AT&T Mobility (NYSE:T) now counts 10 million customers on its tiered data plans, said Ralph de la Vega, president and CEO of AT&T Mobility and Consumer Markets. He said the figure is notable as customers on AT&T's tiered pricing structure offer a "better yield" in terms of per-megabyte transmission costs than those on unlimited plans.
"That's a very sustainable model," de la Vega said of tiered data pricing.
AT&T replaced its unlimited smartphone data plans last summer with a metered pricing structure; the carrier now charges $15 per month for 200 MB of data and $25 per month for 2 GB of data. All new or renewing AT&T subscribers must sign onto the plans.
Other major U.S. carriers have made hints that they too will move toward tiered pricing for smartphone data plans. Indeed, Verizon Wireless (NYSE:VZ) will unveil tiered mobile data pricing plans this summer, Verizon Communications CFO Fran Shammo said this week--but Verizon is still figuring out what exactly those pricing plans will entail.
AT&T in December said it counted 7 million customers on its tiered data plans.
De la Vega disclosed the news during an appearance at the Morgan Stanley Technology, Media & Telecom Conference. He also touched on a few other hot topics for AT&T:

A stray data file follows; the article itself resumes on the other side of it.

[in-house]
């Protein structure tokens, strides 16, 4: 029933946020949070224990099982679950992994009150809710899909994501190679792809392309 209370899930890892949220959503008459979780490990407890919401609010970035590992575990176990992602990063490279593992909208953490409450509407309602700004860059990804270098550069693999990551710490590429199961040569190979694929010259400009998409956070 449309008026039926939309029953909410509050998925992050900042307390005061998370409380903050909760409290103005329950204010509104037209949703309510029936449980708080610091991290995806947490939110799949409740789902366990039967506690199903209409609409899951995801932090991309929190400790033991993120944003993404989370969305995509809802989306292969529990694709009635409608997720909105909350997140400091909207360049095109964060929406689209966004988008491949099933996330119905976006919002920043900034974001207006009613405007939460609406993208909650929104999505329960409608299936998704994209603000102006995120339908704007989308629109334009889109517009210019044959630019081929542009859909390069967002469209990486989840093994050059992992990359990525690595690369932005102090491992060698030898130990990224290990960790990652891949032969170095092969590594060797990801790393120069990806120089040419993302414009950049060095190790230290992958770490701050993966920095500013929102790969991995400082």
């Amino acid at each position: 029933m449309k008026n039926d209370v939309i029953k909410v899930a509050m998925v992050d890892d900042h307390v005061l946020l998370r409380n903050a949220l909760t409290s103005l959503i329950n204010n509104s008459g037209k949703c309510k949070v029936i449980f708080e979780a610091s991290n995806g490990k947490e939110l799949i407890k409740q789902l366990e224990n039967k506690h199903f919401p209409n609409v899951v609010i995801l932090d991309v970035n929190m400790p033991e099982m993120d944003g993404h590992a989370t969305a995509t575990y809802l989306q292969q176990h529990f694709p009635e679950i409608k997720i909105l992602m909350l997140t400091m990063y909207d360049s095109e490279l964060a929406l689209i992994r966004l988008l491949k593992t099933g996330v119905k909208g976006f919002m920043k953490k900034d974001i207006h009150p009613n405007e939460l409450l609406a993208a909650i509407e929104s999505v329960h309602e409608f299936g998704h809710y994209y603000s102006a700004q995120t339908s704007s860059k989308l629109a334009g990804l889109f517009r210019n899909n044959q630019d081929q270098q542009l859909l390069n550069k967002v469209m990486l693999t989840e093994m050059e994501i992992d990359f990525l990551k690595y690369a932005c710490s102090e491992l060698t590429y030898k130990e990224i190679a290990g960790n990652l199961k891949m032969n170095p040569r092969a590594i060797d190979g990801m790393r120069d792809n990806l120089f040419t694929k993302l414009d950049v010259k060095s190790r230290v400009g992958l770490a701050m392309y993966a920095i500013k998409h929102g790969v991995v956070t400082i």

Verizon iPhone: De la Vega said that "so far we haven't seen any surprises" from Verizon Wireless' launch of the Apple (NASDAQ:AAPL) iPhone. He said the carrier expected an impact on its churn and net subscriber additions due to the launch, primarily in the first quarter. Not surprisingly, de la Vega didn't provide specifics, including how many subscribers may have left AT&T for the Verizon iPhone.
HSPA: "The network is performing better than what we expected," de la Vega said, noting that AT&T's HSPA+ network, coupled with either fiber or Ethernet backhaul, can provide average download speeds of around 6 Mbps. He said AT&T expects to cover the majority of its network with HSPA+ and upgraded backhaul connections by the end of this year.
Interestingly, de la Vega said AT&T is making progress in its trouble spots of New York City and San Francisco, where customers have complained of unreliable wireless connections. De la Vega said AT&T recently turned on four HSPA carriers in New York City, thereby devoting fully 40 MHz of spectrum to HSPA connections in the city.
De la Vega also said network equipment component shortages have eased--a problem the carrier and its equipment suppliers discussed late last year--thereby allowing AT&T to more quickly update its network.
LTE: De la Vega reiterated AT&T's plans to launch LTE network technology this year, covering around 75 million people with LTE by the end of this year and completing its LTE rollout by 2013.
However, de la Vega declined to discuss how AT&T would price its forthcoming LTE service. De la Vega also declined to say what speeds AT&T's LTE network will provide, noting only that the speeds would be comparable to those provided by the carrier's competition. Verizon Wireless has said its LTE network provides average downlink speeds of 5-12 Mbps.
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